What about when you had to sit there and watch Kellie — who you thought was your number 1 — talk about what a drag you were on her game and how annoyed she was and how much she wanted you out? You caught wind of that after she was voted out, and then you watch it play back on TV. I imagine that was difficult.
Yeah, that was very difficult. It was very difficult because I've had multiple conversations with Kellie outside of the game, and I love who she is, and she loves and respects who I am as a person outside of the game. I'm not everybody's cup of tea. I understand that I'm a ’70s baby. It is what it is. But to see it play back on television — I'm not the kind of person that likes to have anybody upset with him. And for me to see that and think that I was potentially the thought process of someone's game being dragged down, that kind of hurts. But it's something that you kind of brush your shoulders a little bit and you move on and go from there. But Kellie and I are awesome right now. We're great. It was gameplay and that's how I look at it.
Did you have a chance to talk to Kellie about that at Ponderosa after you were clued in to how he felt and what she was saying?
Ponderosa was tough. Because Kellie was just voted off a couple of days before me, and so was Kaleb, and so was Kendra, and everybody's emotions are very high. And especially with Kellie, she felt some kind of way, and I remember saying something to her and being like, “I'm sorry that this happened the way that it happened.” And she was very, very receptive to it. But that's really all that you can do at this point in time is just kind of talk about the elephant in the room and move on.
But as far as for the Ponderosa experience overall for myself, it wasn't what I thought it was going to be because at that point in time it was led on to me that no one was willing to work with me. So now taking a look at the show last night and the [clapping and celebrating] that Bruce is gone, it's like it's two sides of the coin. You feel good that people looked at you as much as a threat to want to vote you out and they're happy that you're gone. But then it's also like, "Okay, so what part of that is ‘We just want Bruce the hell out of here,’ as opposed to it being gameplay?" So you f think about those things and that carried into Ponderosa as well with the conversations that were had after the game.
You had a very introspective moment after she left and talked about how you were going to ask your daughter if that’s how you talked to her. So did you have that conversation with your family, and if so, how did that go?
The conversation was not had, but what was had was when I came home, it was a different level of conversation, meaning that I actively made sure that I was listening more than I wanted to talk. I say it all the time: two ears, one mouth, which one wins? The two ears. And I actively kind of put that into play as much as I could.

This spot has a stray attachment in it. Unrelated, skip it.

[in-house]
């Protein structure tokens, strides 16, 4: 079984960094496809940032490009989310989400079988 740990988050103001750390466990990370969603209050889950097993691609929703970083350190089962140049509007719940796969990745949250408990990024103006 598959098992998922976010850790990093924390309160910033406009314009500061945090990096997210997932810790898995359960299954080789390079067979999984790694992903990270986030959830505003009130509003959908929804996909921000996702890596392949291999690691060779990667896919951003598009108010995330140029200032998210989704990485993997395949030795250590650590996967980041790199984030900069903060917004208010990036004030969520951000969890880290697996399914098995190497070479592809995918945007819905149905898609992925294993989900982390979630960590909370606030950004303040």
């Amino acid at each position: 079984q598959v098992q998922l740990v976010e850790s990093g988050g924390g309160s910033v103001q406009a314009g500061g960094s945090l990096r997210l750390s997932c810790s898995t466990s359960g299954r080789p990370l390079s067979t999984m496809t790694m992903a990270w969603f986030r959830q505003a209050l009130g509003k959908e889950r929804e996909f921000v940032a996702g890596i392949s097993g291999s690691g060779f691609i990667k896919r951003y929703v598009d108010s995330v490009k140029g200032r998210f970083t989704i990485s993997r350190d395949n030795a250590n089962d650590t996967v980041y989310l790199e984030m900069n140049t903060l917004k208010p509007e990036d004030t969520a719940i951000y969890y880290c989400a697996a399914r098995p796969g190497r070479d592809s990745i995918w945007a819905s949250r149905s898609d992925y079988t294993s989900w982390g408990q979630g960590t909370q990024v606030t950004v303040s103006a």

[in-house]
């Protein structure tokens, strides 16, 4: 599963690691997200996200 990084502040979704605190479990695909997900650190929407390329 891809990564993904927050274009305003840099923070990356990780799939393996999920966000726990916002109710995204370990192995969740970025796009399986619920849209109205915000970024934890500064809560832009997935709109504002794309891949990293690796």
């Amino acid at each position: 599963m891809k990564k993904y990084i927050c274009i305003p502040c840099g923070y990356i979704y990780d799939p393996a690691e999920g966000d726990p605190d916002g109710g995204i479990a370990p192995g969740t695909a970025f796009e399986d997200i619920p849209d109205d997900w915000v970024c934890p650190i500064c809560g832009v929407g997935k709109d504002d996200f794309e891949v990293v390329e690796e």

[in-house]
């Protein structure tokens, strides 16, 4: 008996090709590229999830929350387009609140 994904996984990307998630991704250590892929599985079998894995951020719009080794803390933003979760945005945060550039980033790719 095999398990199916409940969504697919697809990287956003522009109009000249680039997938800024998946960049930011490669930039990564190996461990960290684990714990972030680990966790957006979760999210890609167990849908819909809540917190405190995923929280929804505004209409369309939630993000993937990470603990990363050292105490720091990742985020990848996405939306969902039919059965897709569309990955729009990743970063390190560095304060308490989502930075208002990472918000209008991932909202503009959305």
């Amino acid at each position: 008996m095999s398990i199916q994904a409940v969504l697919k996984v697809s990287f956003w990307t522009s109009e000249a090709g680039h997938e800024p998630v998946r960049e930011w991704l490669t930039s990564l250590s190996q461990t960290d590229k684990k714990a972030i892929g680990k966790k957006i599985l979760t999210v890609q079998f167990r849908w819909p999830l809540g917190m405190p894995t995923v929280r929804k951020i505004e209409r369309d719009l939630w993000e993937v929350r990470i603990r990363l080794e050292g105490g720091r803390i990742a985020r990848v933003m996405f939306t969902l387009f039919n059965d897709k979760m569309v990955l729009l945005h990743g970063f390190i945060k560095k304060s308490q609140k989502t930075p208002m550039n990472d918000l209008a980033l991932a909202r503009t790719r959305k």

You can't change a tiger’s stripes, it just kind of is what it is. But you can adjust as necessary. And I think that I did do that because my daughter and I have never been closer. She's away at college right now and she calls me every single day. She called me last night, she was crying that I was not on any longer. That's just kind of a little bit of a testament to the relationship that she and I have.
So as much as in that moment I was like, “Yes, I got to go back and I got to talk to my daughter and I got to have this conversation with her,” I knew that all that I really needed to do was kind of check myself and not bring that up, because I know my daughter's going to ask me a ton of questions in regards to why I'm asking all this. [Instead, I just needed to] change myself in the way that I look at how I conversate with my daughter, with my wife, and with friends in general. It was funny to come back and see my friends, and the amount of active listening that I was doing with my daughter, with my friends, and everybody else around me was kind of eye-opening. People should do it more often.
Let’s get to the good stuff: You won two immunities back-to-back. Was that the height of your Survivor experience over two seasons?
Yeah, that was truly an incredible feeling. I got so many amazing messages of inspiration from people saying, “Bruce, you kicked ass.” The highs that came with that were absolutely amazing. And it just put more into that bucket of stuff that I wanted to get from Survivor from watching the show from so early and seeing that, “Hell, I can definitely can do that.” Should I ever play again, I'll still be able to bring the same tenacity to the challenges. The only thing I'd have to do is just kind of change the way that I speak or how demanding I am of people. But yeah, this has been a great check mark off of the bucket list of Survivor.